Students Alyssa Hildt (left) and Abby Anderson celebrate a win against professionals in the forensic field! Photo courtesy of Hildt.
By Quincey Taylor
When fifth semester students Alyssa Hildt and Abby Anderson were presented with an opportunity to flex their research muscles, they didn’t hesitate. Partnering with associate teaching professor Dr. Leslie Miles and associate professor Dr. Julie Valentine, these students went on to win third place at the International Association of Forensic Nurses Conference in New Orleans for their research and poster presentation.
The winning poster, demonstrating changes that should be made in pain management for sexual assault victims.
The idea for measuring the treatment of pain that sexual assault victims receive originated with Miles. She saw that there was a lack of research on the topic, especially considering that information regarding this topic only started being collected after assault cases in 2017. After Hildt and Anderson were recruited to help her with research, they were given the task of performing detailed research as well as creating the poster presenting their research.
After completing their poster, the duo submitted their abstract to the International Association of Forensic Nurses Conference and were accepted, along with around 25 other submissions. They presented their research alongside those of professionals, many with PhD’s, DNP’s, and years in the field. They answered questions to those at the conference with flying colors.
Miles accompanied the students to the conference, providing assistance when needed while also leaving them the freedom to figure things out on their own. Photo provided by Hildt.
Hildt explains, “Leslie was right there in case we needed her. It was nice to be introduced into research as a student because we get so much guidance from our professors, but they also give us a lot of freedom.”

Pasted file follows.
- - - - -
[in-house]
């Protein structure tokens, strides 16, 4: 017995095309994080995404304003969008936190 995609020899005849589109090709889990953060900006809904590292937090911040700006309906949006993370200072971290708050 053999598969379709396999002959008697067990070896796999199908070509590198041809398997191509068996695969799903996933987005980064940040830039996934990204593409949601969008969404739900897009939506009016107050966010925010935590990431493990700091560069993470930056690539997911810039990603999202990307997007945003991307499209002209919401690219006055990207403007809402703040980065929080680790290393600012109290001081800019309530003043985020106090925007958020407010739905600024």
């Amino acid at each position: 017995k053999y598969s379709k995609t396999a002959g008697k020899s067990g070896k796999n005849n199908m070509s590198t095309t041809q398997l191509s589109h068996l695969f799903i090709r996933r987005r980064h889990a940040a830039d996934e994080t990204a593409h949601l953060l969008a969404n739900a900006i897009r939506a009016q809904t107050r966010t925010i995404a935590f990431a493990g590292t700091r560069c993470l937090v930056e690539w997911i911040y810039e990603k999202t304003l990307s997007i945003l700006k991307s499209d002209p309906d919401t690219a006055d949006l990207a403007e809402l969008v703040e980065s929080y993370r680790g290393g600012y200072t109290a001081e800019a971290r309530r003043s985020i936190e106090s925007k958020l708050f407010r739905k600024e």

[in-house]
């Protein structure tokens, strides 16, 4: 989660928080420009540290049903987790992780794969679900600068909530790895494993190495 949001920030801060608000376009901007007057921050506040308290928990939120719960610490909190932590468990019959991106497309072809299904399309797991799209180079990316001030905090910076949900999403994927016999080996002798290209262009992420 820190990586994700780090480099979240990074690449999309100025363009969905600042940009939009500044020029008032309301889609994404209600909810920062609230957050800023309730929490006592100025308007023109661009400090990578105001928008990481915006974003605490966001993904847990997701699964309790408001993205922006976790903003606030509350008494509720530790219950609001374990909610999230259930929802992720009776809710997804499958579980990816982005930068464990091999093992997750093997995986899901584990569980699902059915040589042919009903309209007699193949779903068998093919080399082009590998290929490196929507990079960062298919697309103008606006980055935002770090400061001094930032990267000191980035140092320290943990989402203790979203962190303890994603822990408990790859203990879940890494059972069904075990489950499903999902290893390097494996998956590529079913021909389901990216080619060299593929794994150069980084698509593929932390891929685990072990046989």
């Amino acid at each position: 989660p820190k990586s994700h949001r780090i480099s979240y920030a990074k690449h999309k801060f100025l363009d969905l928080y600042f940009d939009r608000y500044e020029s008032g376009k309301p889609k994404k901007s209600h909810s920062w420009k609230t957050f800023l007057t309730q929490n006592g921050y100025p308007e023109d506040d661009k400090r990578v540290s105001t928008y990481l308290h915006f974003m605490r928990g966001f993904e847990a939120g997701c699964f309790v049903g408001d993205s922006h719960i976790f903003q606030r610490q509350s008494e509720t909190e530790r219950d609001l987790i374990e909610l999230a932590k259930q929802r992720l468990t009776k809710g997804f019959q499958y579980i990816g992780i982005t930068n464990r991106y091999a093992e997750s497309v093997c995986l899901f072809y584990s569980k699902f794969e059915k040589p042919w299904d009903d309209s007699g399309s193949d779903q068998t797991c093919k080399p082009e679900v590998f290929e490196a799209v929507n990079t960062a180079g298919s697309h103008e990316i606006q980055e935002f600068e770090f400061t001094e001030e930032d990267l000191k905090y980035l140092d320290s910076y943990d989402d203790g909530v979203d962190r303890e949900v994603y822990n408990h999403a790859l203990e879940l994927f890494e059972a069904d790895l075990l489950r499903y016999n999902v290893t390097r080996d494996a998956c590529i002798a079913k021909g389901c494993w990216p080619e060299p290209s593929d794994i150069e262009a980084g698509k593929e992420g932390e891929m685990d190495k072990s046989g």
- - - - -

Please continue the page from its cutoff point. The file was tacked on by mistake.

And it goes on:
When asked what it was like working with Miles, Anderson laughs, “Oh my goodness, we love her. We call her research mama.” She loved working with the professors and says, “They’re so fun and so wise and they know what they’re doing. They’re on top of it. We learned so much from them.” Miles and Valentine have provided them with advice as the two students continue their journey into grad school.
The research provided the students a chance to get to know their professors on a personal level. Photo courtesy of Hildt.
They plan on presenting their poster at other conferences, sharing their findings with as many nurses and students as possible. They are both passionate about defending at risk populations within their careers and look for ways to do what they can to help.
While they were nervous at first, after beginning their presentation Hildt and Anderson knew they had been well-prepared. Photo courtesy of Hildt.
When asked about the advice they’d give to other students trying to do research with BYU professors, Anderson says, “Be persistent and persistent and persistent. Reach out to professors, reach out to people that are researching things that you’re interested in. I wasn’t sure I knew what I wanted to research, but because I was persistent and going to meetings and listening to people’s ideas it ended up being such an incredible and eye-opening experience, not only for my career but for my life.”
Hildt adds, “Professors might not have any need for research assistants at a certain time, but they might later on. I know Julie saves emails from students who she wants to remember when she needs someone in the future.”
Having a friend during clinicals brings a light into the whole experience. Photo courtesy of Hildt.
Through this experience, Hildt and Anderson have become very close friends. A ribbon wasn’t the only prize they walked away with, but also a long-lasting friendship built on a challenging experience. They plan on applying to the same grad school but in different departments, remaining a part of each other’s lives.
A matching Halloween costume was essential for this dynamic duo. Photo courtesy of Hildt.